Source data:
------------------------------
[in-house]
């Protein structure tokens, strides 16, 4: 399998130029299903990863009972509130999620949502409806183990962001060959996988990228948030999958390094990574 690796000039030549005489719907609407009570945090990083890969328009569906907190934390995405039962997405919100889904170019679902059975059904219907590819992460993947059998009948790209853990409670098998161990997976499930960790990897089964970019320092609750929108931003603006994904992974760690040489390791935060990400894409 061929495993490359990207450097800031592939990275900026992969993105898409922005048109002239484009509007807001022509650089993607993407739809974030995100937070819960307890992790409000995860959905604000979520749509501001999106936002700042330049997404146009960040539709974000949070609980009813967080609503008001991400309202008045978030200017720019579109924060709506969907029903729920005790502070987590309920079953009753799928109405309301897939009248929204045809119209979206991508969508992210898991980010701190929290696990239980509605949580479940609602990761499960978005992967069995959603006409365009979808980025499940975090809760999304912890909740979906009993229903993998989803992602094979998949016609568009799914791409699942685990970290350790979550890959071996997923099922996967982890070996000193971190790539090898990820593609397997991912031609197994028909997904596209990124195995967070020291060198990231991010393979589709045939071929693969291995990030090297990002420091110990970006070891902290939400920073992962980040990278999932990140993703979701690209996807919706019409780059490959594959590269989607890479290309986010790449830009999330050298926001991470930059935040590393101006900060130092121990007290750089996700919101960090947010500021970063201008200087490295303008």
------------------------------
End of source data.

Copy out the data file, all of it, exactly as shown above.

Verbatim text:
[in-house]
């Protein structure tokens, strides 16, 4: 399998130029299903990863009972509130999620949502409806183990962001060959996988990228948030999958390094990574 690796000039030549005489719907609407009570945090990083890969328009569906907190934390995405039962997405919100889904170019679902059975059904219907590819992460993947059998009948790209853990409670098998161990997976499930960790990897089964970019320092609750929108931003603006994904992974760690040489390791935060990400894409 061929495993490359990207450097800031592939990275900026992969993105898409922005048109002239484009509007807001022509650089993607993407739809974030995100937070819960307890992790409000995860959905604000979520749509501001999106936002700042330049997404146009960040539709974000949070609980009813967080609503008001991400309202008045978030200017720019579109924060709506969907029903729920005790502070987590309920079953009753799928109405309301897939009248929204045809119209979206991508969508992210898991980010701190929290696990239980509605949580479940609602990761499960978005992967069995959603006409365009979808980025499940975090809760999304912890909740979906009993229903993998989803992602094979998949016609568009799914791409699942685990970290350790979550890959071996997923099922996967982890070996000193971190790539090898990820593609397997991912031609197994028909997904596209990124195995967070020291060198990231991010393979589709045939071929693969291995990030090297990002420091110990970006070891902290939400920073992962980040990278999932990140993703979701690209996807919706019409780059490959594959590269989607890479290309986010790449830009999330050298926001991470930059935040590393101006900060130092121990007290750089996700919101960090947010500021970063201008200087490295303008």